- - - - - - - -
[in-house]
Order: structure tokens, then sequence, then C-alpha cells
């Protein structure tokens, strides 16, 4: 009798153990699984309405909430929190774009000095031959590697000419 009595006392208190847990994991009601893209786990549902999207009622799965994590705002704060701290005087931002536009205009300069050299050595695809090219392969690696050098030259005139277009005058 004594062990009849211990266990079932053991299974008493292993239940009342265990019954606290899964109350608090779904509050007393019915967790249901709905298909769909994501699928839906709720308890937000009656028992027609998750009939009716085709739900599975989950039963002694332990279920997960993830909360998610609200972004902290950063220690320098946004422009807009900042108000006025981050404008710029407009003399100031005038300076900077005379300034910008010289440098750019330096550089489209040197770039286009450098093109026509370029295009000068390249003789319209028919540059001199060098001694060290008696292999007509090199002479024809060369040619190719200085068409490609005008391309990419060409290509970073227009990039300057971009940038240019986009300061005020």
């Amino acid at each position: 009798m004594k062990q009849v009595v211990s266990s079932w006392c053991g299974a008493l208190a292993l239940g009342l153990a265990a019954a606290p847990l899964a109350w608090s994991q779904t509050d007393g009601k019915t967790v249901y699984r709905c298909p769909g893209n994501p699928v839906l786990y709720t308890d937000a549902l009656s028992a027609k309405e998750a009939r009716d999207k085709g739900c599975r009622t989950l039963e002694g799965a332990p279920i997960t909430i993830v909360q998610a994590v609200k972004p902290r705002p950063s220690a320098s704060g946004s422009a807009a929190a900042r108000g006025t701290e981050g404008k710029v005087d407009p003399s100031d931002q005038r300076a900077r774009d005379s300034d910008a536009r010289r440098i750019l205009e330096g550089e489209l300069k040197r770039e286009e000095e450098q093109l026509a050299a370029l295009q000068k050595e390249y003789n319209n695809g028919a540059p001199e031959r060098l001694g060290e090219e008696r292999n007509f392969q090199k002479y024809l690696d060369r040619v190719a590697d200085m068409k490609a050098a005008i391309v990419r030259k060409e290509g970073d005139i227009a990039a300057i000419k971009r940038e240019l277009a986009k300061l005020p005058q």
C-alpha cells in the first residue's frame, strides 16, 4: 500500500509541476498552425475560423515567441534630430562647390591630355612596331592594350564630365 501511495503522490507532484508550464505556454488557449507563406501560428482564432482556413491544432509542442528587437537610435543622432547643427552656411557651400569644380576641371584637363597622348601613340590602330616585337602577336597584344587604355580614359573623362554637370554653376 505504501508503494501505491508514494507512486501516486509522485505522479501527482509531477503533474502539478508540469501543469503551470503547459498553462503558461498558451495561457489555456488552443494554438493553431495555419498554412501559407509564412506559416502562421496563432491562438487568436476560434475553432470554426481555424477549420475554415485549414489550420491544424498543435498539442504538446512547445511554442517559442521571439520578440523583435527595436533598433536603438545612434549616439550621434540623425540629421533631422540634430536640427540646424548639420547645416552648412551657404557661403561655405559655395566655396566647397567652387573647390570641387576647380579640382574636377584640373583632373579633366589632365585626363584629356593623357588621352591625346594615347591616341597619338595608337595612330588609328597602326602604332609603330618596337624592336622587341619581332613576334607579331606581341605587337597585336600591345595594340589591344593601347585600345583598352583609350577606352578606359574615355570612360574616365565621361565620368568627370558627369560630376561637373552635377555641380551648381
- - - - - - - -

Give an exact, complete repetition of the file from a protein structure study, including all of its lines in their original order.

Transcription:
[in-house]
Order: structure tokens, then sequence, then C-alpha cells
């Protein structure tokens, strides 16, 4: 009798153990699984309405909430929190774009000095031959590697000419 009595006392208190847990994991009601893209786990549902999207009622799965994590705002704060701290005087931002536009205009300069050299050595695809090219392969690696050098030259005139277009005058 004594062990009849211990266990079932053991299974008493292993239940009342265990019954606290899964109350608090779904509050007393019915967790249901709905298909769909994501699928839906709720308890937000009656028992027609998750009939009716085709739900599975989950039963002694332990279920997960993830909360998610609200972004902290950063220690320098946004422009807009900042108000006025981050404008710029407009003399100031005038300076900077005379300034910008010289440098750019330096550089489209040197770039286009450098093109026509370029295009000068390249003789319209028919540059001199060098001694060290008696292999007509090199002479024809060369040619190719200085068409490609005008391309990419060409290509970073227009990039300057971009940038240019986009300061005020």
């Amino acid at each position: 009798m004594k062990q009849v009595v211990s266990s079932w006392c053991g299974a008493l208190a292993l239940g009342l153990a265990a019954a606290p847990l899964a109350w608090s994991q779904t509050d007393g009601k019915t967790v249901y699984r709905c298909p769909g893209n994501p699928v839906l786990y709720t308890d937000a549902l009656s028992a027609k309405e998750a009939r009716d999207k085709g739900c599975r009622t989950l039963e002694g799965a332990p279920i997960t909430i993830v909360q998610a994590v609200k972004p902290r705002p950063s220690a320098s704060g946004s422009a807009a929190a900042r108000g006025t701290e981050g404008k710029v005087d407009p003399s100031d931002q005038r300076a900077r774009d005379s300034d910008a536009r010289r440098i750019l205009e330096g550089e489209l300069k040197r770039e286009e000095e450098q093109l026509a050299a370029l295009q000068k050595e390249y003789n319209n695809g028919a540059p001199e031959r060098l001694g060290e090219e008696r292999n007509f392969q090199k002479y024809l690696d060369r040619v190719a590697d200085m068409k490609a050098a005008i391309v990419r030259k060409e290509g970073d005139i227009a990039a300057i000419k971009r940038e240019l277009a986009k300061l005020p005058q």
C-alpha cells in the first residue's frame, strides 16, 4: 500500500509541476498552425475560423515567441534630430562647390591630355612596331592594350564630365 501511495503522490507532484508550464505556454488557449507563406501560428482564432482556413491544432509542442528587437537610435543622432547643427552656411557651400569644380576641371584637363597622348601613340590602330616585337602577336597584344587604355580614359573623362554637370554653376 505504501508503494501505491508514494507512486501516486509522485505522479501527482509531477503533474502539478508540469501543469503551470503547459498553462503558461498558451495561457489555456488552443494554438493553431495555419498554412501559407509564412506559416502562421496563432491562438487568436476560434475553432470554426481555424477549420475554415485549414489550420491544424498543435498539442504538446512547445511554442517559442521571439520578440523583435527595436533598433536603438545612434549616439550621434540623425540629421533631422540634430536640427540646424548639420547645416552648412551657404557661403561655405559655395566655396566647397567652387573647390570641387576647380579640382574636377584640373583632373579633366589632365585626363584629356593623357588621352591625346594615347591616341597619338595608337595612330588609328597602326602604332609603330618596337624592336622587341619581332613576334607579331606581341605587337597585336600591345595594340589591344593601347585600345583598352583609350577606352578606359574615355570612360574616365565621361565620368568627370558627369560630376561637373552635377555641380551648381